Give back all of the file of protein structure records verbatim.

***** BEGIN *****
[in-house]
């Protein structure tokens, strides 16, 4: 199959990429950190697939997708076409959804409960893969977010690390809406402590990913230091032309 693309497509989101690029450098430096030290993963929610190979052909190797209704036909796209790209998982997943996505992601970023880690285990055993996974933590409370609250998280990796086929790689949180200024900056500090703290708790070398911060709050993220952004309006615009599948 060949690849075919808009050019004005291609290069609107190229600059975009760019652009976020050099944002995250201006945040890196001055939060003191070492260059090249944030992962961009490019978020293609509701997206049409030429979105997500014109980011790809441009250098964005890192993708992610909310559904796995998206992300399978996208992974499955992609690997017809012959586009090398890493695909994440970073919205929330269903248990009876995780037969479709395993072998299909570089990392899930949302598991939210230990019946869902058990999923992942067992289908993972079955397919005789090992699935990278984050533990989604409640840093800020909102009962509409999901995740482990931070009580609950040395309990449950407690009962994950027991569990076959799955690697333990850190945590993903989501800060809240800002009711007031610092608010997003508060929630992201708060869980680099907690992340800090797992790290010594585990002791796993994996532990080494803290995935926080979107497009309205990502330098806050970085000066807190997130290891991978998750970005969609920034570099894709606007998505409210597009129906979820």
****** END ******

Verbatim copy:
[in-house]
């Protein structure tokens, strides 16, 4: 199959990429950190697939997708076409959804409960893969977010690390809406402590990913230091032309 693309497509989101690029450098430096030290993963929610190979052909190797209704036909796209790209998982997943996505992601970023880690285990055993996974933590409370609250998280990796086929790689949180200024900056500090703290708790070398911060709050993220952004309006615009599948 060949690849075919808009050019004005291609290069609107190229600059975009760019652009976020050099944002995250201006945040890196001055939060003191070492260059090249944030992962961009490019978020293609509701997206049409030429979105997500014109980011790809441009250098964005890192993708992610909310559904796995998206992300399978996208992974499955992609690997017809012959586009090398890493695909994440970073919205929330269903248990009876995780037969479709395993072998299909570089990392899930949302598991939210230990019946869902058990999923992942067992289908993972079955397919005789090992699935990278984050533990989604409640840093800020909102009962509409999901995740482990931070009580609950040395309990449950407690009962994950027991569990076959799955690697333990850190945590993903989501800060809240800002009711007031610092608010997003508060929630992201708060869980680099907690992340800090797992790290010594585990002791796993994996532990080494803290995935926080979107497009309205990502330098806050970085000066807190997130290891991978998750970005969609920034570099894709606007998505409210597009129906979820």